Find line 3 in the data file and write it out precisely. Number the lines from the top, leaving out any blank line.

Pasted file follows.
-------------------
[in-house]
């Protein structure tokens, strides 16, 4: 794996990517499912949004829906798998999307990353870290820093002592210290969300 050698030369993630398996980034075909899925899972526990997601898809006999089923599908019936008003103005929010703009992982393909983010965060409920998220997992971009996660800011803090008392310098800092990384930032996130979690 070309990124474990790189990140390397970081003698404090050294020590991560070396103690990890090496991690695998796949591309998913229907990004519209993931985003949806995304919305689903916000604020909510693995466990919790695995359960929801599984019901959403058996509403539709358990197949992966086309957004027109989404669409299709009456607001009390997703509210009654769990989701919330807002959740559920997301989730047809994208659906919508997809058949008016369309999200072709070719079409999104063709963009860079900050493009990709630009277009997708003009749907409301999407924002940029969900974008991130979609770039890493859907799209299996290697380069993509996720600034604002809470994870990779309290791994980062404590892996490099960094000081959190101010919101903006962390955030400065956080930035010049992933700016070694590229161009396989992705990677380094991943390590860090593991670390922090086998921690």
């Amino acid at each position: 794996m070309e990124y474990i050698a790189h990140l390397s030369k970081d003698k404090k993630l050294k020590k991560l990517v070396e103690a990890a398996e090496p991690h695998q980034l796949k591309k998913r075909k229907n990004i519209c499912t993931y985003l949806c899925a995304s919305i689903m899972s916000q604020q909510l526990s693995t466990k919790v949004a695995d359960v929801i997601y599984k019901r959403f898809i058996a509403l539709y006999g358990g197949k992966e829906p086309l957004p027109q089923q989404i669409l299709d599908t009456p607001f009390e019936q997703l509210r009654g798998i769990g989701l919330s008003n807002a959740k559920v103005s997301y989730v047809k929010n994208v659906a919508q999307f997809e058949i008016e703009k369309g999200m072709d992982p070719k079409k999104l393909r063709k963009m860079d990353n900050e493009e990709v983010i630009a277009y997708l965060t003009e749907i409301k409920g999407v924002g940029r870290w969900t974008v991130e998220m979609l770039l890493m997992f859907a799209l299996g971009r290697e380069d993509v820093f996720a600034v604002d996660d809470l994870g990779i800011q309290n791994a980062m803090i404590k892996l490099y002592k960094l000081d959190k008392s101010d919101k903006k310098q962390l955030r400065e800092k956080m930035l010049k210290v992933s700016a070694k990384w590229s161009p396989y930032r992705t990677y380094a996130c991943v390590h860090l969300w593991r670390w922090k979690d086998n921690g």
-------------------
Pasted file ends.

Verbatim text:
């Amino acid at each position: 794996m070309e990124y474990i050698a790189h990140l390397s030369k970081d003698k404090k993630l050294k020590k991560l990517v070396e103690a990890a398996e090496p991690h695998q980034l796949k591309k998913r075909k229907n990004i519209c499912t993931y985003l949806c899925a995304s919305i689903m899972s916000q604020q909510l526990s693995t466990k919790v949004a695995d359960v929801i997601y599984k019901r959403f898809i058996a509403l539709y006999g358990g197949k992966e829906p086309l957004p027109q089923q989404i669409l299709d599908t009456p607001f009390e019936q997703l509210r009654g798998i769990g989701l919330s008003n807002a959740k559920v103005s997301y989730v047809k929010n994208v659906a919508q999307f997809e058949i008016e703009k369309g999200m072709d992982p070719k079409k999104l393909r063709k963009m860079d990353n900050e493009e990709v983010i630009a277009y997708l965060t003009e749907i409301k409920g999407v924002g940029r870290w969900t974008v991130e998220m979609l770039l890493m997992f859907a799209l299996g971009r290697e380069d993509v820093f996720a600034v604002d996660d809470l994870g990779i800011q309290n791994a980062m803090i404590k892996l490099y002592k960094l000081d959190k008392s101010d919101k903006k310098q962390l955030r400065e800092k956080m930035l010049k210290v992933s700016a070694k990384w590229s161009p396989y930032r992705t990677y380094a996130c991943v390590h860090l969300w593991r670390w922090k979690d086998n921690g």